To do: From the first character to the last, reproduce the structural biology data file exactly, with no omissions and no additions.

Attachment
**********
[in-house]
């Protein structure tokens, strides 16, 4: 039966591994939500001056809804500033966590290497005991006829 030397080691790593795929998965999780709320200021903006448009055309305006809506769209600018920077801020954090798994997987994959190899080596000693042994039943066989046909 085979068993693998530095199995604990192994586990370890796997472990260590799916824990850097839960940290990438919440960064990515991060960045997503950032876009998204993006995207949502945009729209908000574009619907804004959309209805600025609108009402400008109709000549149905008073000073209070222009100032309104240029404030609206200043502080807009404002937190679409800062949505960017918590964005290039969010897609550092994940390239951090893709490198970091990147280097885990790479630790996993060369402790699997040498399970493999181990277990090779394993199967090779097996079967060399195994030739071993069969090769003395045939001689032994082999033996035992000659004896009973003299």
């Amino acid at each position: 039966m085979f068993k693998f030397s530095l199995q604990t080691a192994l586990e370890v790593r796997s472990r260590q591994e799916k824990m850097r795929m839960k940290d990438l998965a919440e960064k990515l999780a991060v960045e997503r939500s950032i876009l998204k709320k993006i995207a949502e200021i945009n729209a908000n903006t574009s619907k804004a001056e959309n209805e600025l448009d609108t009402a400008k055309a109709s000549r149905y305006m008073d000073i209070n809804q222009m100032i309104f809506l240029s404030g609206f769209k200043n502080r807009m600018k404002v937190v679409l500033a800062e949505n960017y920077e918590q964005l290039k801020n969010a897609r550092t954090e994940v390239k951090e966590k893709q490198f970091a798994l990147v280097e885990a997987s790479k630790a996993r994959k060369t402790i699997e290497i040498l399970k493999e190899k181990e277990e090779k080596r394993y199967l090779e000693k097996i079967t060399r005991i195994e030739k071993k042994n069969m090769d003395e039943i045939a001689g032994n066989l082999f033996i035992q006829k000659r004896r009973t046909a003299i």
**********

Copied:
[in-house]
């Protein structure tokens, strides 16, 4: 039966591994939500001056809804500033966590290497005991006829 030397080691790593795929998965999780709320200021903006448009055309305006809506769209600018920077801020954090798994997987994959190899080596000693042994039943066989046909 085979068993693998530095199995604990192994586990370890796997472990260590799916824990850097839960940290990438919440960064990515991060960045997503950032876009998204993006995207949502945009729209908000574009619907804004959309209805600025609108009402400008109709000549149905008073000073209070222009100032309104240029404030609206200043502080807009404002937190679409800062949505960017918590964005290039969010897609550092994940390239951090893709490198970091990147280097885990790479630790996993060369402790699997040498399970493999181990277990090779394993199967090779097996079967060399195994030739071993069969090769003395045939001689032994082999033996035992000659004896009973003299």
């Amino acid at each position: 039966m085979f068993k693998f030397s530095l199995q604990t080691a192994l586990e370890v790593r796997s472990r260590q591994e799916k824990m850097r795929m839960k940290d990438l998965a919440e960064k990515l999780a991060v960045e997503r939500s950032i876009l998204k709320k993006i995207a949502e200021i945009n729209a908000n903006t574009s619907k804004a001056e959309n209805e600025l448009d609108t009402a400008k055309a109709s000549r149905y305006m008073d000073i209070n809804q222009m100032i309104f809506l240029s404030g609206f769209k200043n502080r807009m600018k404002v937190v679409l500033a800062e949505n960017y920077e918590q964005l290039k801020n969010a897609r550092t954090e994940v390239k951090e966590k893709q490198f970091a798994l990147v280097e885990a997987s790479k630790a996993r994959k060369t402790i699997e290497i040498l399970k493999e190899k181990e277990e090779k080596r394993y199967l090779e000693k097996i079967t060399r005991i195994e030739k071993k042994n069969m090769d003395e039943i045939a001689g032994n066989l082999f033996i035992q006829k000659r004896r009973t046909a003299i």